txchnologist:

Next-Generation Satellite Dissects Storms From Top To Bottom

Meteorologists are getting a whole new view of the weather systems that bring rain, snow and ice thanks to an instrument launched into orbit earlier this year. The next-generation Global Precipitation Measurement satellite and a constellation of other observatories and relays scan the entire globe every three hours to send back an avalanche of data.

Read more and see the video below.

Continue reading…

(via sagansense)

science-isinteresting:

Some beautiful blues from my inorganic chem lab the other day. I really love these labs because of the amazing colours. In this experiment I made chiral copper(II) complexes of the amino acids glycine (lighter blue) and L-alanine (darker blue). This is just part one of the experiment, part two next week.

(via chroniclesofachemist)

spacemutants asked:

So Hank, what's the deal with Pluto right now? Is it a planet or not?

The Grand Staircase Answer:

edwardspoonhands:

Pluto is not a planet. The IAU (in my book) gets to decide what the definition of a planet is because there has to be a definition and they are by far the most qualified body to define it. 

Pluto does not meet that definition, and thus should not be considered a planet. I agree with their definition, but even if I didn’t I would submit to it because I am not an expert. 

Recently, three people sat in a room and argued about whether pluto was a planet. The audience then voted…and they voted that Pluto was a planet. That, of course, means nothing. If you want random groups of people to define scientific terms…it’s going to be hard to get any actual science done. 

madtrader:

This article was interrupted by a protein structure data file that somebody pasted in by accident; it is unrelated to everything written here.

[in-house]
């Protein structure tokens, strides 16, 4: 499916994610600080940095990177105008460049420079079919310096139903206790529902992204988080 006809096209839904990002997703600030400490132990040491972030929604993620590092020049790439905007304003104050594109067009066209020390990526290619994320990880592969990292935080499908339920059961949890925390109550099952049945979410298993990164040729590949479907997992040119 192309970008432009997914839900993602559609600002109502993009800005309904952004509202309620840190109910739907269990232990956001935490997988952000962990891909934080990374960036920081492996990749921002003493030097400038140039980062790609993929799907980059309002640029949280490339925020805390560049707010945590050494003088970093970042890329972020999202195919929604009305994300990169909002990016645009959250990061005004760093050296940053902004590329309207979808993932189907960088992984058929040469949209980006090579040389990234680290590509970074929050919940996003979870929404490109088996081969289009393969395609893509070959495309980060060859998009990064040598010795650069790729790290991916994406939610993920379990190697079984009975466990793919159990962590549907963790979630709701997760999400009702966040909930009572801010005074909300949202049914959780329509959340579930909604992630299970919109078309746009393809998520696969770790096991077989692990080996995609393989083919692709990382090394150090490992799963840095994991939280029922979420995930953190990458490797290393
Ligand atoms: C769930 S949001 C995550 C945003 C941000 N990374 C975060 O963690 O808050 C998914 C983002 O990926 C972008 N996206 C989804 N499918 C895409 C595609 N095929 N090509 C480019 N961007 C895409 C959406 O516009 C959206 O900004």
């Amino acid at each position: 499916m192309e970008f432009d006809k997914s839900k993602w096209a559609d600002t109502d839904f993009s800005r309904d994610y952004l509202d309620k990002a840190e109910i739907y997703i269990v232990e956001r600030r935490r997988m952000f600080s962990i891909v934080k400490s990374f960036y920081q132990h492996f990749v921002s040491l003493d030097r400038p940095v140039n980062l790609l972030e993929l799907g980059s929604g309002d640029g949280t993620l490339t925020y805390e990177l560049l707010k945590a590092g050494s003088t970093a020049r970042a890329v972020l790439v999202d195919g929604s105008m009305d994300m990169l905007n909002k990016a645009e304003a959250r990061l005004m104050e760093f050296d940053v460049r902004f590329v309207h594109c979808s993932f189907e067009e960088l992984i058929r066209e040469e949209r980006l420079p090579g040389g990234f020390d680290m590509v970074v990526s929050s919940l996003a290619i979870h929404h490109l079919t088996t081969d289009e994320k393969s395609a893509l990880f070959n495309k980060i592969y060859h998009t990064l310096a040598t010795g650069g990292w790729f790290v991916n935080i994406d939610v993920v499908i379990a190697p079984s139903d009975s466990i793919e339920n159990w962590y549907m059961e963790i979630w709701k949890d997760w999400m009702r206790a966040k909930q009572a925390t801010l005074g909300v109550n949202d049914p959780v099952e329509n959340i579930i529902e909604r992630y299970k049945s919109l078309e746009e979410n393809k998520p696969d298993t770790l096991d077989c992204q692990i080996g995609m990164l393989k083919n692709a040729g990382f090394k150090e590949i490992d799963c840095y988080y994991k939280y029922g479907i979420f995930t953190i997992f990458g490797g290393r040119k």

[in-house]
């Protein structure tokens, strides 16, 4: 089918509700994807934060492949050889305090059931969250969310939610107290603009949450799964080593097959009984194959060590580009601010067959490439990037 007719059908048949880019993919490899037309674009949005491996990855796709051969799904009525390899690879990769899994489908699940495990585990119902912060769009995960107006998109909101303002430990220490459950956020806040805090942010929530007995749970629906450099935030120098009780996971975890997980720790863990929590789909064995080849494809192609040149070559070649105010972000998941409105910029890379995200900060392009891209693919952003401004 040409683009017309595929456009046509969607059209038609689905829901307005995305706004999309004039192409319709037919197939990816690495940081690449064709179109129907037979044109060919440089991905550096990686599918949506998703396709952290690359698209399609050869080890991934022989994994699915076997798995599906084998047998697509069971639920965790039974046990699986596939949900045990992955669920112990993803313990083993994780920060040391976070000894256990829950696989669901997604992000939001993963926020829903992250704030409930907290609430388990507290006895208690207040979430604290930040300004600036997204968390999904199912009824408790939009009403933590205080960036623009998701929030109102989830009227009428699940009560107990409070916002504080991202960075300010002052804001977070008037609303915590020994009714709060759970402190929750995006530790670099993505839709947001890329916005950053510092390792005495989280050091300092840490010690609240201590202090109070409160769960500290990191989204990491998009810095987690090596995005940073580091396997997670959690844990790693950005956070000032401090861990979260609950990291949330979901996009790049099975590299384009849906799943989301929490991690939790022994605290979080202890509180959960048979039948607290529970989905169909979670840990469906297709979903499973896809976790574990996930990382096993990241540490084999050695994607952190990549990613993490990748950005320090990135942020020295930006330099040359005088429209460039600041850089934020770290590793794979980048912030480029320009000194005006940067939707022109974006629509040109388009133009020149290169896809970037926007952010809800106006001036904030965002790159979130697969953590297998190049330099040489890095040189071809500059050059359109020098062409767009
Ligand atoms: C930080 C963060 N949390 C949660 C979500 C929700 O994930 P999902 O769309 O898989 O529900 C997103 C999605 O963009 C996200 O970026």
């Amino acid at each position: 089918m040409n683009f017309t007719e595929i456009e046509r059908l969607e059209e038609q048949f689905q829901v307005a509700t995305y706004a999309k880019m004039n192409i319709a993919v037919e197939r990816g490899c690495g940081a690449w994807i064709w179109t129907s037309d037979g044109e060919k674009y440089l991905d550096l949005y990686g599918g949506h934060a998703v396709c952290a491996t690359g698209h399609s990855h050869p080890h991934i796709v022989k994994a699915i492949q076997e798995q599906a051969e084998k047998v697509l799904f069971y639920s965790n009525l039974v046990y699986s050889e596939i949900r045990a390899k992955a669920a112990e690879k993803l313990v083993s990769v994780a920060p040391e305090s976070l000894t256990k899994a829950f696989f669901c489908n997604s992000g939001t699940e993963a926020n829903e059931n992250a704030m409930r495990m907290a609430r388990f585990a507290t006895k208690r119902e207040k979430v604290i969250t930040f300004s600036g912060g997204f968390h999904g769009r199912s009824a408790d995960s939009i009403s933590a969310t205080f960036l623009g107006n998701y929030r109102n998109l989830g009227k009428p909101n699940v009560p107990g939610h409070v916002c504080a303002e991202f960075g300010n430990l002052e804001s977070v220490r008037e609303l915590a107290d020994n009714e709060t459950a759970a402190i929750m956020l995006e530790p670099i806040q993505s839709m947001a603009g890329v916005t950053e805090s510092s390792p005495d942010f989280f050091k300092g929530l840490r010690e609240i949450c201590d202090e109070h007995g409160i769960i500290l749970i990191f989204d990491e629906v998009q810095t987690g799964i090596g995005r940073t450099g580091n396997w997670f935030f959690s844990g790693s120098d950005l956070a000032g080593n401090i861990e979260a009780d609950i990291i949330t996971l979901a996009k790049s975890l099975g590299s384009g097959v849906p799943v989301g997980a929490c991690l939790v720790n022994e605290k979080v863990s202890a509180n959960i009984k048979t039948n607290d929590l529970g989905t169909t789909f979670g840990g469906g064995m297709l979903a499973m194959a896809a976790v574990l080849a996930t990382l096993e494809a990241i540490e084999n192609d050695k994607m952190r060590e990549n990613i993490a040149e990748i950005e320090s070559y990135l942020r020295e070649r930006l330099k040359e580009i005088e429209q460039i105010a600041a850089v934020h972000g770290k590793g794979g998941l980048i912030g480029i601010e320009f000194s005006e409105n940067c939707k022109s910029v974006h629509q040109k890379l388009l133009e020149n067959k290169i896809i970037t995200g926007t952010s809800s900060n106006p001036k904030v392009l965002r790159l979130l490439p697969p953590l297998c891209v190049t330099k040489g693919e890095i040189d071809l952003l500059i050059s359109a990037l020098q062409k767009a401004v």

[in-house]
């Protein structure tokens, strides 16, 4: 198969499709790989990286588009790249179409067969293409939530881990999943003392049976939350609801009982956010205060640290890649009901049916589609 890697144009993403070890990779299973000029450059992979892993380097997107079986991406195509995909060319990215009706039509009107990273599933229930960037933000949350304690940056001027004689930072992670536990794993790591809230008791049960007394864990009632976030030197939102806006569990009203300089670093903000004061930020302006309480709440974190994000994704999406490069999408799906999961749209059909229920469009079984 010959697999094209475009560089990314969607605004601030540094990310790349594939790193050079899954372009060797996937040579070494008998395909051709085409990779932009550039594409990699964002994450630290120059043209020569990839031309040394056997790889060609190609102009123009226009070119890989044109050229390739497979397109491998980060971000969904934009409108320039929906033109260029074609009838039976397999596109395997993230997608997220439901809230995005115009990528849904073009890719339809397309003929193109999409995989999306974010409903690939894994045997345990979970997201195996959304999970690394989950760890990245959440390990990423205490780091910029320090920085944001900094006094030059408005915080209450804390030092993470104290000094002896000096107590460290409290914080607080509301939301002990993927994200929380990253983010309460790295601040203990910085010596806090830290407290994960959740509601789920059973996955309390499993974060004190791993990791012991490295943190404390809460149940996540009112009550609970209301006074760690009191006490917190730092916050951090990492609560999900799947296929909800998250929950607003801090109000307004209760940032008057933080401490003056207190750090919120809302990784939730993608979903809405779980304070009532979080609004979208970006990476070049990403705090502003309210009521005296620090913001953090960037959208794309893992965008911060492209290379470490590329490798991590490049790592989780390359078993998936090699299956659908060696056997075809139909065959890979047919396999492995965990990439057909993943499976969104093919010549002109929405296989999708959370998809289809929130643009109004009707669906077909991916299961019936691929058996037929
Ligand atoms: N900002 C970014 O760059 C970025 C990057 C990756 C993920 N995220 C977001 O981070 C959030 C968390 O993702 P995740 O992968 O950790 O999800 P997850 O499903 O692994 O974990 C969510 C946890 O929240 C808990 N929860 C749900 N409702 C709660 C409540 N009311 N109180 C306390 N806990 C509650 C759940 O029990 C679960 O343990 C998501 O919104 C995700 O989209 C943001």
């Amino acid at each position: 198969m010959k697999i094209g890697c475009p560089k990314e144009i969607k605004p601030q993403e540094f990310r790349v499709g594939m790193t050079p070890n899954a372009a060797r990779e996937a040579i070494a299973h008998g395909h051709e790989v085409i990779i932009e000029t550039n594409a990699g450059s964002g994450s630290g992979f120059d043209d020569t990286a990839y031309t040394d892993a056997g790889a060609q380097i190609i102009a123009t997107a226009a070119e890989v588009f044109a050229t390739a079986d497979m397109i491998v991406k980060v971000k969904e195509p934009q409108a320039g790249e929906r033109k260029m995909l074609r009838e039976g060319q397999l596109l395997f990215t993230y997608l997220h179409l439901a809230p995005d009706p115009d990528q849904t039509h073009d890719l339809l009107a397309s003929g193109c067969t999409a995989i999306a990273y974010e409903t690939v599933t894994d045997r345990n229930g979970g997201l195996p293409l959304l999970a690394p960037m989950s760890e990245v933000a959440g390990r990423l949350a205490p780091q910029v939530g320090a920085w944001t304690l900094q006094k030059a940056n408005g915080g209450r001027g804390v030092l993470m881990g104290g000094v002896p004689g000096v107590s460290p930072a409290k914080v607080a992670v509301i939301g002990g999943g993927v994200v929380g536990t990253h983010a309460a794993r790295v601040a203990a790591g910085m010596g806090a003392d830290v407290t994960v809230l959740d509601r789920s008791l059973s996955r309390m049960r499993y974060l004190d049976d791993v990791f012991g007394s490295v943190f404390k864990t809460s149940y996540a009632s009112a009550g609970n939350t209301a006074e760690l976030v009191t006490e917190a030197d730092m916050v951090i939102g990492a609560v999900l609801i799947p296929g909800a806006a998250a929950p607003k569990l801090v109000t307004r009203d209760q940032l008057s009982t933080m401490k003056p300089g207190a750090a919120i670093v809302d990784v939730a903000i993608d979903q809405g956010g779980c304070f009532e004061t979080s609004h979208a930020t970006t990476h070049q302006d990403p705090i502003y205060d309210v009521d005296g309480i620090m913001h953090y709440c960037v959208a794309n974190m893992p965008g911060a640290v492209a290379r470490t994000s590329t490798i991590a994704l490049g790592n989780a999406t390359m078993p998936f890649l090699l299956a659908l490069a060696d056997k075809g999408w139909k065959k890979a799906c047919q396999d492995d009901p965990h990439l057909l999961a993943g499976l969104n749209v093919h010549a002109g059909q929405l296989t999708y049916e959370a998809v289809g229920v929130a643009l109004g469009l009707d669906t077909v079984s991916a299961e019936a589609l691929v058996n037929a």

As I was clicking the shutter, my wife whispered in my ear: I want to grow old like that couple.

madtrader:

As I was clicking the shutter, my wife whispered in my ear: I want to grow old like that couple.

springwise:

This ring lets blind people read non-Braille books
One of the problems with Braille is that it’s typically printed in specialist books aside from the copies created for sighted people, meaning that those with sight difficulties can’t borrow their friends’ books and need to seek out the bookstores and libraries that cater for them. In the past, we’ve seen projects such as Thailand’sMr. Light and Mr. Dark — which uses special typography to enable the blind and non-blind to read the same book. Now the FingerReader initiative from MIT provides visually impaired readers with a wearable ring that can scan written text and read it out loud. READ MORE…

springwise:

This ring lets blind people read non-Braille books

One of the problems with Braille is that it’s typically printed in specialist books aside from the copies created for sighted people, meaning that those with sight difficulties can’t borrow their friends’ books and need to seek out the bookstores and libraries that cater for them. In the past, we’ve seen projects such as Thailand’sMr. Light and Mr. Dark — which uses special typography to enable the blind and non-blind to read the same book. Now the FingerReader initiative from MIT provides visually impaired readers with a wearable ring that can scan written text and read it out loud. READ MORE…

(via we-are-star-stuff)

wildcat2030: